Building a small studio
Posted 02 January 2006 - 11:16 AM
We're building a small studio for a local cable tv station and the available space is 7 meters x 6.,5 meters and the height is 2,6 meters. We have a really small budget, some thousand euros (exact amount is not yet confirmed). We're mostly doing talks shows, with usally some sort of musical performance. What kind of tungsten lightning would you suggest for this kind of space? We're really on a small budget, and most of the money goes to the actual work, of building the mini-studio there. We have most of our old sets which we can bring from the old one. Some lighning also, one 2000W softlight and some construction lights maybe 600w). I'm thinking of using these construction lights as a hair light by hanging them from the cealing with wires. There is also a slight possibility of getting one set of Ianiro's redheads but it can take a while. I'm thinking of buying some old lightning from a local rental house, if they have anything else than HMI. The price is one of the main factors. I'm thinking we're not needing bigger lights than maxium 1K. I've also checked out some now Arri's 650w, those are quite cheap. Maybe couple of these, and the old lights and we could start shooting, cause the last studio we had was so small that you couldn't possibly need that much of lightning. Also this project is really in a hurry, so all construction material decisions must be ready at friday, since the CO is leaving for a holiday after that...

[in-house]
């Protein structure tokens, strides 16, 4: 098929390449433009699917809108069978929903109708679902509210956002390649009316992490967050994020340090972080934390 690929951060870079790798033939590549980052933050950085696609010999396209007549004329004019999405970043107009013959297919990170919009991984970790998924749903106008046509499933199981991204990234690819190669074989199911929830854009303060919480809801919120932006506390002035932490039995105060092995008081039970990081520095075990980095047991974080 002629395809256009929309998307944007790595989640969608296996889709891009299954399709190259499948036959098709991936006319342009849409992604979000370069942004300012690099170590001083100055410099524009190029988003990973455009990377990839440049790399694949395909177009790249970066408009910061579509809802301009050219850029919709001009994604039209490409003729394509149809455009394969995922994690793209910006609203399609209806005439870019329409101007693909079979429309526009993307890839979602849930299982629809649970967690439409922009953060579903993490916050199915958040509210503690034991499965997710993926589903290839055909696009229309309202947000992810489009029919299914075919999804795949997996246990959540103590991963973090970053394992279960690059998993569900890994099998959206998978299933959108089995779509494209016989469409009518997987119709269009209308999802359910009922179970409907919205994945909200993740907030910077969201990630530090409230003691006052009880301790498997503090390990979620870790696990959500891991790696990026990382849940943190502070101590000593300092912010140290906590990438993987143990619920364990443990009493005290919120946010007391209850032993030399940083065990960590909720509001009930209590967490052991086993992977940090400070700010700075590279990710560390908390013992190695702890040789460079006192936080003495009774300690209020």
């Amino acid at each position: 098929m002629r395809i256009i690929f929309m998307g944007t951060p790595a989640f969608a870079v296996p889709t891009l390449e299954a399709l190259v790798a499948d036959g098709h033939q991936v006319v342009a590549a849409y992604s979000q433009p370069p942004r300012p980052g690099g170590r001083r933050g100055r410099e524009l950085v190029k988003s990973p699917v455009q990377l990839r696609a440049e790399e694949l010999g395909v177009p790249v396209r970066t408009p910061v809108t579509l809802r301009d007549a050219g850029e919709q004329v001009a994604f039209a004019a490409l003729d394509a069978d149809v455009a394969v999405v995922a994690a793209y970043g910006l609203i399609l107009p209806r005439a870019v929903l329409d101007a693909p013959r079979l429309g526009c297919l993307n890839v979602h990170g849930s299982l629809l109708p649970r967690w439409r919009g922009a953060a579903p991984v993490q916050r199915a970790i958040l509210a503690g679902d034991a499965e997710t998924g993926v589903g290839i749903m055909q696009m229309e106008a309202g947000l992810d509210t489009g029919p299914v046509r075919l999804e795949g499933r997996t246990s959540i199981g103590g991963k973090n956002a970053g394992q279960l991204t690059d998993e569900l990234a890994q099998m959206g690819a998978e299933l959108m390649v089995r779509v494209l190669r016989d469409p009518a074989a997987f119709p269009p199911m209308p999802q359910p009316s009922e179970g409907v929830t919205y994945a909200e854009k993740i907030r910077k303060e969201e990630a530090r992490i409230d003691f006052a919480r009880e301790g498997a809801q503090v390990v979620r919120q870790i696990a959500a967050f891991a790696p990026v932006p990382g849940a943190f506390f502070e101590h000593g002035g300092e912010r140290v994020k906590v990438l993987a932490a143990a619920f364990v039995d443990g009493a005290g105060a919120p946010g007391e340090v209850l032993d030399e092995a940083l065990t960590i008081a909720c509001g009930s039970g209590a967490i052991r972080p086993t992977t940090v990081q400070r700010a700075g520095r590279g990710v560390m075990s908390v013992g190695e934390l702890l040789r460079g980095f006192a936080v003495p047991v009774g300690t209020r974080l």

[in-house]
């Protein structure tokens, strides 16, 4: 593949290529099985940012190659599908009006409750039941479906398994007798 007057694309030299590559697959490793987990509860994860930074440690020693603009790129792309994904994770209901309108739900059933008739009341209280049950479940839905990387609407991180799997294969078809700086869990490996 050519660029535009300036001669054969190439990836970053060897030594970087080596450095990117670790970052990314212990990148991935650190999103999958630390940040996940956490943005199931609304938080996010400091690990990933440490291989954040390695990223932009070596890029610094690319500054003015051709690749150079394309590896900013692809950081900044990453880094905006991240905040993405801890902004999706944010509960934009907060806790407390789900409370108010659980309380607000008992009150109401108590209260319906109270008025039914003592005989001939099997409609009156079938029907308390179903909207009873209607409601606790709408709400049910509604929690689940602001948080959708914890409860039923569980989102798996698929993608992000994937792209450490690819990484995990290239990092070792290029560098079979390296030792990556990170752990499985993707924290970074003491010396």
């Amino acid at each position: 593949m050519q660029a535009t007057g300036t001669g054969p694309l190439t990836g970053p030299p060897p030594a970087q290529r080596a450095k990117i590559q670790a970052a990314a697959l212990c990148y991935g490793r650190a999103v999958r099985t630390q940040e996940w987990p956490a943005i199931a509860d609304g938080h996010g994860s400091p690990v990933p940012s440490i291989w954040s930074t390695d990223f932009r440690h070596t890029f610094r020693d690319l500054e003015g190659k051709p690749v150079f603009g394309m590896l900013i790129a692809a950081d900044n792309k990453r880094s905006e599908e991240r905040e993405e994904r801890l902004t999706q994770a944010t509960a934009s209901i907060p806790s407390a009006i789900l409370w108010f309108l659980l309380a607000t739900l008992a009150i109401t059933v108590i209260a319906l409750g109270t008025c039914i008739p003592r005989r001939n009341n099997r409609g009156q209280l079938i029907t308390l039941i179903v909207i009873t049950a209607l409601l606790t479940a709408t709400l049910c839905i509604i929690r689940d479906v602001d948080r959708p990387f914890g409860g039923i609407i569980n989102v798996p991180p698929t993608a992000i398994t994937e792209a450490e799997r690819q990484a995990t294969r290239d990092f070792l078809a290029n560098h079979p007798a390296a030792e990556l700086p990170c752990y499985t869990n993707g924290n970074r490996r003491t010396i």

The number of guests in the talk shows vary from 2-5, usually 2. Very simple backgrounds. Usually with three cameras. My mainn concern is the height, which is really low 2,6 meters. But then again, the guests usually sit, and the shots are also quite tight, so I'm hoping we can manage. I did some test shots and I'm thinking we can pull it off! Anyway, the new studio is going to be a huge improvement to this channel and I'm really trying to do my very best on this project.
So guys, if you have any recomendations, I'm all ears.
(If I have time this week... I can post some pictures of the room were transforming into studio.)
Posted 02 January 2006 - 11:37 AM
First you should notice that signing with your real name will motivate more people to answer your post.
Also, knowing what country/city you are in might help.
I've been setting up a small studio in a "small" room like yours for educationnal purpose and also have been of the team that set up the LCI studio in Paris, in a "small room" configuration.